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  • Israeli Small-armsan overview

    See NOTES field for descriptions

    1. Title picture Star of David & Mausers

    To start with, we'll try and keep this lecture as non-political as we can, though that's not always possible ... so, just to set the scene, our title picture is Israel's familiar Star of David symbol, here composed of six Mauser rifles ...

    ... to begin with then, a little background history ... I suppose our starting point must be the founding of the early Jewish armed settlements in Palestine at the end of the 19th century ... those early pioneers, mostly fleeing persecution in Russia and Eastern Europe, were determined not to be passive victims in this new land, and so each settlement would provide its own small defence force, armed with a variety of weapons

  • 2. settlers

    ... here's a typical group ... and if we look at a close-up, we can see quite clearly ...

  • 3. c/u broomhandle

    ... this chap's got a broomhandle Mauser, complete with its wooden holster ...

  • 4. second settlers group

    ... and here's another group ... we wondered what the rifle was ...

  • 5. c/u rifle

    ... is it a Mannlicher? Opinions, please

  • 6. "dressing-gown" man

    ... here's a typical watchman ... but what's that pistol?

  • 7. c/u pistol

    ... it looks like a cut-down shotgun, doesn't it?

  • 8. woman & shotgun

    ... and here's a woman defender with a shotgun ..

  • 9. Trumpledor

    ... one of the early pioneers of organised settlement defence was a Russian ex-soldier called Joseph Trumpledor .

  • 10. colour picture Smith & Wesson

    ... and this is his personal weapon, appropriately enough a Smith and Wesson Russian ...

  • 11. Zion Mule Corps 1

    ... then, with the outbreak of the First World War, some of those early settlers volunteered for service in the British Army and were enlisted as the Zion Mule Corps founded, incidentally, by the aforementioned Trumpledor ... they served with distinction at Gallipoli and later with ...

  • 12. Zion Mule Corps 2

    ... the five thousand strong Jewish Brigade, many of whom served throughout the Palestine campaign ... then in 1917 Britain's Balfour Declaration announced the approval of a Jewish homeland in Palestine, and the United Kingdom was tasked with the governing of that country, a responsibility known as the Mandate. This led, in the 20's and 30's, not surprisingly ...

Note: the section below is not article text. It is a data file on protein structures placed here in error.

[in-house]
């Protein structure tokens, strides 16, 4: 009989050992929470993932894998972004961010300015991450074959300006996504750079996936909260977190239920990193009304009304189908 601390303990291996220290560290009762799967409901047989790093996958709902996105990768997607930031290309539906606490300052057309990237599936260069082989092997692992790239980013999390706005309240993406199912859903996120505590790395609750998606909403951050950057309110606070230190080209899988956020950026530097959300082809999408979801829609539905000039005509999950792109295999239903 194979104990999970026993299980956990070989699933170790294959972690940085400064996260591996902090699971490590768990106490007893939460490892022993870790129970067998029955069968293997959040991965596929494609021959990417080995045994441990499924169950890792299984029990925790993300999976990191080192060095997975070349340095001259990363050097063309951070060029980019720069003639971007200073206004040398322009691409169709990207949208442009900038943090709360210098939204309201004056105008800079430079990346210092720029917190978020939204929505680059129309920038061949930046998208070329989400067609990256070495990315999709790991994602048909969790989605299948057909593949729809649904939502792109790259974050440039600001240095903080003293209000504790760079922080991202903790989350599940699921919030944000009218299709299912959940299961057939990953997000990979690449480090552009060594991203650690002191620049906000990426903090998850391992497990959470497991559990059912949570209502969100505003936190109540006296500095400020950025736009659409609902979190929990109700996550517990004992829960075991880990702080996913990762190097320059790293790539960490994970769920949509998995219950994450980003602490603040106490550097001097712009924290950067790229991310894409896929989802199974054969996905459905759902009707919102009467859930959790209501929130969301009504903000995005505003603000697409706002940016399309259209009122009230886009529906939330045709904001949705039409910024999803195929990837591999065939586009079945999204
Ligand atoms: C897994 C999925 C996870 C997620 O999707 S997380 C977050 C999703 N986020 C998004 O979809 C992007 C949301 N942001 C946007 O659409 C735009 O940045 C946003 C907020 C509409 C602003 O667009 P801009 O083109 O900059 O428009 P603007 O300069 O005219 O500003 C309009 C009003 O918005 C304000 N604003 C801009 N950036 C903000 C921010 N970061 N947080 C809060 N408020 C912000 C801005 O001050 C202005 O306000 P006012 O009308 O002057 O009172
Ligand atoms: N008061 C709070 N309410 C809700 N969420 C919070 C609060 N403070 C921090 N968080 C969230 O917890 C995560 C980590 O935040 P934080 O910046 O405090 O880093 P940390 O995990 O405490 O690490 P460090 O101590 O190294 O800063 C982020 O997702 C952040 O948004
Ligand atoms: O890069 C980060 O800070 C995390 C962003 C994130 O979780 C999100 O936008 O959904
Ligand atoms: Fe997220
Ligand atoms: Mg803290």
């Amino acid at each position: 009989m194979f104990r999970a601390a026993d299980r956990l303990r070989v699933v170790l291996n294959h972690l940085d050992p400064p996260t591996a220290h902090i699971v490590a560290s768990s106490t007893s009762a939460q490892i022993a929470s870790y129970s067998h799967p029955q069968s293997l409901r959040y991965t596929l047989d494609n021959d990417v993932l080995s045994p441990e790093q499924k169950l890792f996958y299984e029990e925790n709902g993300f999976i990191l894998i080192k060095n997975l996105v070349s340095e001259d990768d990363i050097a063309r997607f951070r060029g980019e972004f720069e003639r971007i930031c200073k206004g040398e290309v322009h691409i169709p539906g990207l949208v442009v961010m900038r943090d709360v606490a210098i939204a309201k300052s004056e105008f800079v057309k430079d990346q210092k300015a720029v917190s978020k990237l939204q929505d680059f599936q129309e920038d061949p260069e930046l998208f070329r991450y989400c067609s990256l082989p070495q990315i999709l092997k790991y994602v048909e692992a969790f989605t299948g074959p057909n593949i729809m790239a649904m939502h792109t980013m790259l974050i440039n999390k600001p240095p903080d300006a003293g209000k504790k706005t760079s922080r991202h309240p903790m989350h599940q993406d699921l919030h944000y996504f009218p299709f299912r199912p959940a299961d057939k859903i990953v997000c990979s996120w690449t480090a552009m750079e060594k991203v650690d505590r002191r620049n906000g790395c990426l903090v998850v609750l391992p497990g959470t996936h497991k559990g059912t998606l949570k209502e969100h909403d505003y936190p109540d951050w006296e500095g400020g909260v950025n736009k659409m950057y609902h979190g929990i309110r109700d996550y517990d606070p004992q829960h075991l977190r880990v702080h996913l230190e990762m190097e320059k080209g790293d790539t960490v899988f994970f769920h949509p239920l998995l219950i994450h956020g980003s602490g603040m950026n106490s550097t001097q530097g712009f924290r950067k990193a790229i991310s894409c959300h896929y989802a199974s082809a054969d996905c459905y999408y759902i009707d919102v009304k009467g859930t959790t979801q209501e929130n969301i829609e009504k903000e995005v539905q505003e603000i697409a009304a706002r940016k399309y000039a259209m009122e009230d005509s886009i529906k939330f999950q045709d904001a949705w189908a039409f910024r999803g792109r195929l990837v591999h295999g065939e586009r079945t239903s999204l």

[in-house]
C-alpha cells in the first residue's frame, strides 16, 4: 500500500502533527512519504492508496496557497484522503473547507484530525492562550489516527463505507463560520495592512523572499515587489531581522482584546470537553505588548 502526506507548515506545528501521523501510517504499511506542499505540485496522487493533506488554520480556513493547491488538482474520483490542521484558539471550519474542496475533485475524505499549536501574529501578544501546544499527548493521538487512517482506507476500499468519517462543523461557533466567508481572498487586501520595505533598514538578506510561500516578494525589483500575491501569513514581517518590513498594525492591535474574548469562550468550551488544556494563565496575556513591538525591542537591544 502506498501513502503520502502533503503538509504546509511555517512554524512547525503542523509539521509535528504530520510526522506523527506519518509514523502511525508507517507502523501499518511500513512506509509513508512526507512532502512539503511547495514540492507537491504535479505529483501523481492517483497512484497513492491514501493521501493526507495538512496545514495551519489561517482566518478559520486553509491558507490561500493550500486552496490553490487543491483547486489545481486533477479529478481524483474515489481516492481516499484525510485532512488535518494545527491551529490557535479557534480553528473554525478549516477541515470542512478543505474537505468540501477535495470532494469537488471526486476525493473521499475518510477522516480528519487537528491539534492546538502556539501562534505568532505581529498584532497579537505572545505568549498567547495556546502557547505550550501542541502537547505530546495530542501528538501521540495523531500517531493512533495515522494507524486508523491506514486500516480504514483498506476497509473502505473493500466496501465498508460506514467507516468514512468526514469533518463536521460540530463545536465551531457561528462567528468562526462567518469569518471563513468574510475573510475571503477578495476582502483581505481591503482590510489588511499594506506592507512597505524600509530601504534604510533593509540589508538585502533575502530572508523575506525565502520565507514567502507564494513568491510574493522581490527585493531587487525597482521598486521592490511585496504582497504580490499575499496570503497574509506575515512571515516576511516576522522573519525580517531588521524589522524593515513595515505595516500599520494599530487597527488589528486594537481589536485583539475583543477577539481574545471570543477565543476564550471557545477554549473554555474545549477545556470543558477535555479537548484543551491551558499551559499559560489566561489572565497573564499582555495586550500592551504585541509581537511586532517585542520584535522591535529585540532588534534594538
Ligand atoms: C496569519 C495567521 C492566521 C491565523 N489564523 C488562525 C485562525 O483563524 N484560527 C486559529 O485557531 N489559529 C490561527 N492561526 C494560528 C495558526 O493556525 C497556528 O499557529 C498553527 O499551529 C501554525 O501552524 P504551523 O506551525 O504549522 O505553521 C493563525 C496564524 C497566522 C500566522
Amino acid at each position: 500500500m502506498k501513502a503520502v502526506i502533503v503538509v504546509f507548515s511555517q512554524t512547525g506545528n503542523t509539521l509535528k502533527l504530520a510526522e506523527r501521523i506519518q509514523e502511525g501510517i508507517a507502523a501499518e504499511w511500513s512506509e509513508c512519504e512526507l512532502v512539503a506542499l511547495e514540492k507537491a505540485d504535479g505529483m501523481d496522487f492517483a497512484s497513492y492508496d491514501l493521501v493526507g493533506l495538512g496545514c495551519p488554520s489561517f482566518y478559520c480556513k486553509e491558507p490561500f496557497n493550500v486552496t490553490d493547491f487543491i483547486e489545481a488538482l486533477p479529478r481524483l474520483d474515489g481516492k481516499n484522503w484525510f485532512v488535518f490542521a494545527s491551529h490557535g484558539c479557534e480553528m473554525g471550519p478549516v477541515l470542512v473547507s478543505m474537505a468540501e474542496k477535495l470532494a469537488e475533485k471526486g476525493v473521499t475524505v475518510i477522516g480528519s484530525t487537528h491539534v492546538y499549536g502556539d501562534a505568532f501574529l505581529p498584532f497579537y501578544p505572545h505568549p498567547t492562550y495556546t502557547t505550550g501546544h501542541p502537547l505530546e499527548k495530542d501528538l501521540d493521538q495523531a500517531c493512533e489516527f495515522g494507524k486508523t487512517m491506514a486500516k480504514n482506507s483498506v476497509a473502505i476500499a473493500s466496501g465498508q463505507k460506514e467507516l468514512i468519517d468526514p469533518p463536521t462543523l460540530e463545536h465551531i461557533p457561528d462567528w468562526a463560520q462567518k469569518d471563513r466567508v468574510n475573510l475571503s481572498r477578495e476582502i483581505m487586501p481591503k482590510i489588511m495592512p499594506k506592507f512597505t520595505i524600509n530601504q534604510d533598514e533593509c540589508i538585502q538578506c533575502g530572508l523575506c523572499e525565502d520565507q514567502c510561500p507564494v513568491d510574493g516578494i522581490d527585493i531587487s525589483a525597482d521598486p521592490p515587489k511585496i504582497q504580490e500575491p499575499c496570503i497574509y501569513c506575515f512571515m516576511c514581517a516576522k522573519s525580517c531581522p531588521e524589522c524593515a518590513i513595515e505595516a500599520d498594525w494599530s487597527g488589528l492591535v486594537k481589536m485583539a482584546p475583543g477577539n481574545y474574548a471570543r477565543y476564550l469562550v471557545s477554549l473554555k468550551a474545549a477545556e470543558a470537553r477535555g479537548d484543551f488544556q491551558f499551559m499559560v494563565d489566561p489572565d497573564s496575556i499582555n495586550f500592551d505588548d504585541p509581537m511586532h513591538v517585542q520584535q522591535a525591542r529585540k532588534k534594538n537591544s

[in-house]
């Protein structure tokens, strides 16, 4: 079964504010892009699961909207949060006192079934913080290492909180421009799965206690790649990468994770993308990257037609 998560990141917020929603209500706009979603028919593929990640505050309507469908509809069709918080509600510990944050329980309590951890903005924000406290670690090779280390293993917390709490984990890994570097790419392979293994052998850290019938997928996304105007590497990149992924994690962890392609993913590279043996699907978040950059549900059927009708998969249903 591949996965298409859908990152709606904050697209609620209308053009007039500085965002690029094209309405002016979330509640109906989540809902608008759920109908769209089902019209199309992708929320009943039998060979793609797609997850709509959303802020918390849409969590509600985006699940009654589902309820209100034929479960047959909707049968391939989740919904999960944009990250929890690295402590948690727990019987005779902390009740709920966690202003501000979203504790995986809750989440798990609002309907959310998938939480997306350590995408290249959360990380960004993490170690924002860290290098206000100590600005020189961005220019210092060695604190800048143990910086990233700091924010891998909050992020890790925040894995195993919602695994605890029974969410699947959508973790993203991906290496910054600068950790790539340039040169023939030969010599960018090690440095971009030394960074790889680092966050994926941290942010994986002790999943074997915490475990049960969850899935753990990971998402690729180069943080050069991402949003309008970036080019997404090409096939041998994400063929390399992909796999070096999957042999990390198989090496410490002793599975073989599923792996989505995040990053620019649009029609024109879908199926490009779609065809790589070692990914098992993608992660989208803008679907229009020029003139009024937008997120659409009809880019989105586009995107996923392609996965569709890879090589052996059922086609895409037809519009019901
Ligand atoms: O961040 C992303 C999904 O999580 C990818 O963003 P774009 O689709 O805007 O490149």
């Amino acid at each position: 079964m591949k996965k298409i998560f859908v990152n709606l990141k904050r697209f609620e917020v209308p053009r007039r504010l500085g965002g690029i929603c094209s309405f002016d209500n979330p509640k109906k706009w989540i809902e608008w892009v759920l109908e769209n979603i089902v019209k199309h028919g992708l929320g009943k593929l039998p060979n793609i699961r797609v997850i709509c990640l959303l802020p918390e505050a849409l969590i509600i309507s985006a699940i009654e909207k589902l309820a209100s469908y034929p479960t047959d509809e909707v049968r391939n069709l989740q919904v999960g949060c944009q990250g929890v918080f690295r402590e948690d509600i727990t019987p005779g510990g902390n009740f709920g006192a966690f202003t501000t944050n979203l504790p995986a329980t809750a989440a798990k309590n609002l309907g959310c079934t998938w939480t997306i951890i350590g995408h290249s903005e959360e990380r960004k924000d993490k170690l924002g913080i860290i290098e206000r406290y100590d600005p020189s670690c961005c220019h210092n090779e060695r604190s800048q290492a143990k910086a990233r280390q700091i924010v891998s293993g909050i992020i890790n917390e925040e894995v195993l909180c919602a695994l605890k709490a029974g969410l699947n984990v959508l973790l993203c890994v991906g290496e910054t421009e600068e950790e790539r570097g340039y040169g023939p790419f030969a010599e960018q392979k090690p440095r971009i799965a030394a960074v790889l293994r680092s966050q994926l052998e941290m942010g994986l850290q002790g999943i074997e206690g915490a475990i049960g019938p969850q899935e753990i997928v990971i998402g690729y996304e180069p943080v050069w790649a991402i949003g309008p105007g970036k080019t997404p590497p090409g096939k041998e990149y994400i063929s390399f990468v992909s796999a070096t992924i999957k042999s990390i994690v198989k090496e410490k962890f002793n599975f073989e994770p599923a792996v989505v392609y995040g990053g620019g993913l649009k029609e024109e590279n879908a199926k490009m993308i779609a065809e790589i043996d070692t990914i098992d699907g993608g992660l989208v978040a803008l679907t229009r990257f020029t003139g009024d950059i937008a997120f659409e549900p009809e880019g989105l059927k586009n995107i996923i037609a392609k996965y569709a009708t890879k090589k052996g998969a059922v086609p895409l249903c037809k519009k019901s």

• 13. Arab guerillas

    ... to a series of riots from within the local Arab communities, and these had to be dealt with. The problem was that the existing Police Force was an inheritance from the old Ottoman Empire that had previously ruled Palestine, and it was primarily a Turkish and Arab constabulary ... it was obviously impossible to use them to put down these uprisings, and so it was decided to recruit a British section to the Palestine Police, as that force was to be known ...

  • 14. Palestine Gendarmerie with Mausers

    ... this is a group of the existing Gendarmerie, together with their Mausers, and although not directly connected with our talk on Israeli Arms, it's an interesting related story. We're looking now at the early 20's ... Home Rule had just been granted to Ireland, and the RIC, the Royal Irish Constabulary, had been disbanded and they were given three options. They could either join the Garda Sicana, the new Irish Police Force, they could enlist in the RUC, the Royal Ulster Constabulary in Northern Ireland or they could volunteer for the Palestine Police ...

  • 15. Palestine Police 2

    ... now the Gendarmerie's got SMLEs ... and note their distinctive headgear, ... the distinctive fur hat was called the Kalpak ... originally worn by the previous Turkish Police Force, it was retained when the Palestine Police were formed, as it readily identified the wearer as a constable ...

  • 16. Fort Tregantle parade

    ... while back in the UK, three hundred ex-RIC volunteered their services, and were sent here to Fort Tregantle in Cornwall for three months training before being shipped shipped to Palestine as the British Section of the Palestine Police. ... but we digress ... so to continue with our potted background history ... as Arab opposition increased towards Jewish immigration ...

  • 17. Haganah "Night Squad 2" illustration

    ...the settlements banded together to form a self-defence organisation - the Haganah, or self-defence force, precursor to the Israel Defence force of today. Their weapons were a dispirate collection of arms sourced from wherever they could be found ... but the Arab rebellion continued ...

  • 18. engine derialment

    ... noticeably in attacks on the railway system ...

  • 19. wrecked trucks